When you feel yourself wounded, from having through your weakness, or even through willfulness it may be, fallen into some sin, do not be discouraged nor be over-anxious, but turn at once to God, and say unto Him:—"Behold, O Lord, what of myself I have done; what else could be expected of me but falls?" Then, pausing a little, humble yourself in your own eyes, bewail the offence which you have committed against your Lord, and without discouragement rouse your indignation against your vicious passions, and especially against that one which caused your fall.
Then say:—"And not even here, Lord, should I have stopped, if Thou of Thy goodness had not held me back!" After this, render Him greater thanks and love than ever, wondering at the greatness of His clemency in extending to you His right Hand to save you from another fall, when you had just offended Him. Lastly, say, with full confidence in His Infinite Mercy:—"Forgive me, O Lord, according to Thy Mercy; let me never depart from Thee nor be separated from Thee, and suffer me never to offend Thee any more." When this has been done, do not sit down to consider whether God has pardoned you or not; for this is only pride, anxiety, restlessness, waste of time, and, under color of various pretexts, a snare of the Devil. But commit yourself freely into the merciful Hands of God, and pursue your course, as if you had not fallen.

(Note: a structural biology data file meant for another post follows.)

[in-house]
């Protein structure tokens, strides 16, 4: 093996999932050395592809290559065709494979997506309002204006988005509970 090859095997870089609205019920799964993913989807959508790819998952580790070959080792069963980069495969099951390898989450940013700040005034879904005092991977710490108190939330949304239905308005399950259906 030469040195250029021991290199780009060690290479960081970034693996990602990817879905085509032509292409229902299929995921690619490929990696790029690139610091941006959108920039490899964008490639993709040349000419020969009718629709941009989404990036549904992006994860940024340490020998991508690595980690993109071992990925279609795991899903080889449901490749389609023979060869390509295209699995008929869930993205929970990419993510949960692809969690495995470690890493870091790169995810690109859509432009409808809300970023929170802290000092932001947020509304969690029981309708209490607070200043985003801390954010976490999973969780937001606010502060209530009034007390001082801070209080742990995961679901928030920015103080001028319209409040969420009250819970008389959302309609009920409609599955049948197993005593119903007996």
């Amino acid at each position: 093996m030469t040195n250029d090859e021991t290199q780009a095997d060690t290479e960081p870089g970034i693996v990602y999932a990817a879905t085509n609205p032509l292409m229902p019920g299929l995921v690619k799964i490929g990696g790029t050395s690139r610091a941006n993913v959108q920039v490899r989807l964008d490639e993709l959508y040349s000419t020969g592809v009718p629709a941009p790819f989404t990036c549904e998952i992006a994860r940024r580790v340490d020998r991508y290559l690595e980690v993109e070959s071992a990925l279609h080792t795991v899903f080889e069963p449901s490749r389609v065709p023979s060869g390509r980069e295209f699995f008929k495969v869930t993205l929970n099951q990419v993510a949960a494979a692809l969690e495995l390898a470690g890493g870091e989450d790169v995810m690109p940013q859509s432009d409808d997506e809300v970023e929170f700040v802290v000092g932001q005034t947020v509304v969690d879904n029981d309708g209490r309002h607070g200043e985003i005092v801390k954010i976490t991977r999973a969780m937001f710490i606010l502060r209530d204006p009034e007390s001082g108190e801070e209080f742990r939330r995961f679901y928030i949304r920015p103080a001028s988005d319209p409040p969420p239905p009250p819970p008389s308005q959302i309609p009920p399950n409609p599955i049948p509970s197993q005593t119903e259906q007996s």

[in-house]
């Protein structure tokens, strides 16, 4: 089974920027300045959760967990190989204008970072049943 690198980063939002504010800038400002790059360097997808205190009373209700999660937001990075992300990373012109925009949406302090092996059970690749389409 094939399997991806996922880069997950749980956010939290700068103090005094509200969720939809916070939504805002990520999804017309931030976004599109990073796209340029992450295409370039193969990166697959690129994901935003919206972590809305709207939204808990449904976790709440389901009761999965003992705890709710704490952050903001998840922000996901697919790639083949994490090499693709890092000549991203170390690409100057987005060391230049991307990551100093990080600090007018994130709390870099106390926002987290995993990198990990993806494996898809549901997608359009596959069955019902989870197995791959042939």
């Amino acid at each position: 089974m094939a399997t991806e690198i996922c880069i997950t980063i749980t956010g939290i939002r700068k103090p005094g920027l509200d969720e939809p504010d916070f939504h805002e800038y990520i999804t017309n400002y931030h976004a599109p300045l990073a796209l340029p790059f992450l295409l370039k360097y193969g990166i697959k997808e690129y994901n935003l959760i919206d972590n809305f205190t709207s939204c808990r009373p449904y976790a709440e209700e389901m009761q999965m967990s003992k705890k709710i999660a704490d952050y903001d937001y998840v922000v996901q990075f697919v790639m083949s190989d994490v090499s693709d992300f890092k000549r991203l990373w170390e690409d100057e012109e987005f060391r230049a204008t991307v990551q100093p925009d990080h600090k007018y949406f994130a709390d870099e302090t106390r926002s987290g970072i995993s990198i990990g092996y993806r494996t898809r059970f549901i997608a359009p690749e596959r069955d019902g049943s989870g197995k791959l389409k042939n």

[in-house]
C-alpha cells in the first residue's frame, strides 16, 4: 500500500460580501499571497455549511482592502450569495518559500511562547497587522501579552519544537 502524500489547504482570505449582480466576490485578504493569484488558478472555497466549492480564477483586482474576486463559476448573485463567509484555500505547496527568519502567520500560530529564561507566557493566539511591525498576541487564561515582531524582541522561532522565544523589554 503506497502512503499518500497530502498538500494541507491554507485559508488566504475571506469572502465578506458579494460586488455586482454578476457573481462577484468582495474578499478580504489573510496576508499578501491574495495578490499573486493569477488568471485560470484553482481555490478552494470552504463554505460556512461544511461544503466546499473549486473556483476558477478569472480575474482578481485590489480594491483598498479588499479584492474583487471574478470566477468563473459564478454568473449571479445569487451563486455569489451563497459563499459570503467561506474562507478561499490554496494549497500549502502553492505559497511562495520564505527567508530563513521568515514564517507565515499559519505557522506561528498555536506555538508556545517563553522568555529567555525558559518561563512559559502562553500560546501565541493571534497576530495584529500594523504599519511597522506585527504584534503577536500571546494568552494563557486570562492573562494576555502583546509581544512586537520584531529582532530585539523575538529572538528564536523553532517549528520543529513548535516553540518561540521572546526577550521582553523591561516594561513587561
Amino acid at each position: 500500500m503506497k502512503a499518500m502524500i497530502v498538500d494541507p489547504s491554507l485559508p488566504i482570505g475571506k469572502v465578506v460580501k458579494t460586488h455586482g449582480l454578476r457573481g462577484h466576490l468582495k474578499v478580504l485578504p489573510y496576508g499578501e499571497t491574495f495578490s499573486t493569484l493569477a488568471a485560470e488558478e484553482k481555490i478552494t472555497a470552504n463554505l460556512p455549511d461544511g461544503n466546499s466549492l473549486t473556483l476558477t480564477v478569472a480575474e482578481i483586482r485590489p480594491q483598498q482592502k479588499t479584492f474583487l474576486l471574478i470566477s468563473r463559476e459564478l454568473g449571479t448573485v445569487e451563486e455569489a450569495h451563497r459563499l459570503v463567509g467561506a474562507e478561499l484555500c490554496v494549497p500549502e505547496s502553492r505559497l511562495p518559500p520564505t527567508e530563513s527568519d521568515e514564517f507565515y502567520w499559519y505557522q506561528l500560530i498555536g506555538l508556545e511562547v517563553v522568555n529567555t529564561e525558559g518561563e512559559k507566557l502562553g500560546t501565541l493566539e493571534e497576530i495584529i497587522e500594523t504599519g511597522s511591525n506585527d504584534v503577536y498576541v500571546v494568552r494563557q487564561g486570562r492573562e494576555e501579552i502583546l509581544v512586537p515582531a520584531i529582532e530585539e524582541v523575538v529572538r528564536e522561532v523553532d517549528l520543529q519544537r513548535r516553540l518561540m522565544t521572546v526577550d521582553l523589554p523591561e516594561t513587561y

And if you should fall many times and receive many wounds in one day, do what I have told you, with the same confidence, the second, third, or even last time, as at the first; despising yourself, and detesting your sin, strive to live more watchfully. This way of taking falls is very displeasing to the Devil, both because he sees it to be very pleasing to God, and because he is thereby baffled and conquered by the one whom at first he succeeded in conquering. And, therefore, he adopts many artful devices for the purpose of leading us to relinquish it, and is often successful through our carelessness and too little watchfulness over ourselves. The more difficult you find this exercise, the more severely must you deal with yourself, renewing it again and again, even after a single fall. If, after a fall, you feel anxious, disturbed, and fearful, the first thing to aim at is the recovery of peace and tranquility of mind, and with it, your trustfulness.
Furnished with these arms, turn again to the Lord; for your distress about your sin was occasioned, not by the consideration of the offence against God, but of the loss to yourself. To recover this peace, you must for the time wholly forget your fall, and fix your mind on the unspeakable Goodness of God; considering His great readiness and eagerness to pardon every sin, however grievous; and how He calls the sinner by various means and many ways to return to Him, that He may unite him to Himself in this life, and by grace sanctify him, and in the life to come by His Glory may make him blessed forever.
When you have quieted your mind with these and similar reflections, think once more upon your fault, doing as I have already bidden you. Again, at the times of sacramental confession (and I recommend you often to resort to this) look again at your falls, and with renewed sorrow and displeasure for having offended God, and with a resolve never to offend Him more, open them with all simplicity before your spiritual father.
The Spiritual Combat Chapter 26 by Lorenzo Scupoli.
St. Francis De Sales read from this book every day.